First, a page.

Yesterday, Buffett made clear that he is not happy about Kraft’s plan to authorize share-issuance to facilitate the Cadbury acquisition. For years, Buffett’s strategy has been to invest in businesses with talented and trustworthy managers and then remain mostly on the sidelines, even when Buffett was on the board of those companies. Does this move represent a subtle shift in Buffett’s investing style to a more active approach?
Apparently that’s not the case.
According to Buffett insiders, it’s not unusual for Buffett to actively protect its investments from value-destroying actions such as issuing new stock to overpay for acquisitions. For example, when the Coca-Cola was considering buying Gatorade, Buffett was behind the scenes actively trying to persuade the company not to overpay for the sports-drink maker. We do think, however, that the language Mr. Buffett used on the press release is stronger than the typical annual letter, and hence all the press coverage.
Buffett’s press release is included below:
Berkshire Hathaway has voted “no” on Kraft’s proposal to authorize issuance of up to 370 million shares. Berkshire, taking into account both its own holdings and those of its pension funds, believes that the 138,272,500 Kraft shares it owns – 9.4% of the total outstanding – make it the company’s largest shareholder.
The share-issuance proposal, if enacted, will give Kraft a blank check allowing it to change its offer to Cadbury – in any way it wishes – from the transaction presented to shareholders in the proxy statement. And we worry very much that, indeed, there will be an additional change from the revision announced this morning.
To state the matter simply, a shareholder voting “yes” today is authorizing a huge transaction without knowing its cost or the means of payment.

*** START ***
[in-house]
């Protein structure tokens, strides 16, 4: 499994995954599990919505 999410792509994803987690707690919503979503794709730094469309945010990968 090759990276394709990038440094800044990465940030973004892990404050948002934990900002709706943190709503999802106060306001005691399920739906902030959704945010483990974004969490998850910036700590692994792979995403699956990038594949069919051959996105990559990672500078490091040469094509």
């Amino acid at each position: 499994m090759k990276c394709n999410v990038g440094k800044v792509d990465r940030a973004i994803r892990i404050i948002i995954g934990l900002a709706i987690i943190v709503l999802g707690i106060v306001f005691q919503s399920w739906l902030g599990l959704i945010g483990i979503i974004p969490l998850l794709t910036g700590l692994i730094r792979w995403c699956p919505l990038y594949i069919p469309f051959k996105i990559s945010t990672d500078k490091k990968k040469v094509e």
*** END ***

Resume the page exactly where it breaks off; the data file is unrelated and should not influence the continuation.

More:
What we know with certainty, however, is that Kraft stock, at its current price of $27, is a very expensive “currency” to be used in an acquisition. In 2007, in fact, Kraft spent $3.6 billion to repurchase shares at about $33 per share, presumably because the directors and management thought the shares to be worth more.
Does the board now believe those purchases were a mistake and that Kraft’s true value is only the current price of $27 per share – and that it is therefore fine to structure a major acquisition based upon that price? Would the directors use stock as merger currency if the price were, say, $20 per share? Surely the true business value of what is given is as important as the true business value of what is received when an acquisition is being evaluated. We hope all shareholders will use this yardstick in deciding how to vote.
Our understanding is that Kraft must announce its final offer for Cadbury by January 19th. If we conclude at that point that the offer does not destroy value for Kraft shareholders, we will change our vote to “yes.” At this time, however, we believe no shareholder should vote “yes” when he can’t possibly know what he is voting for.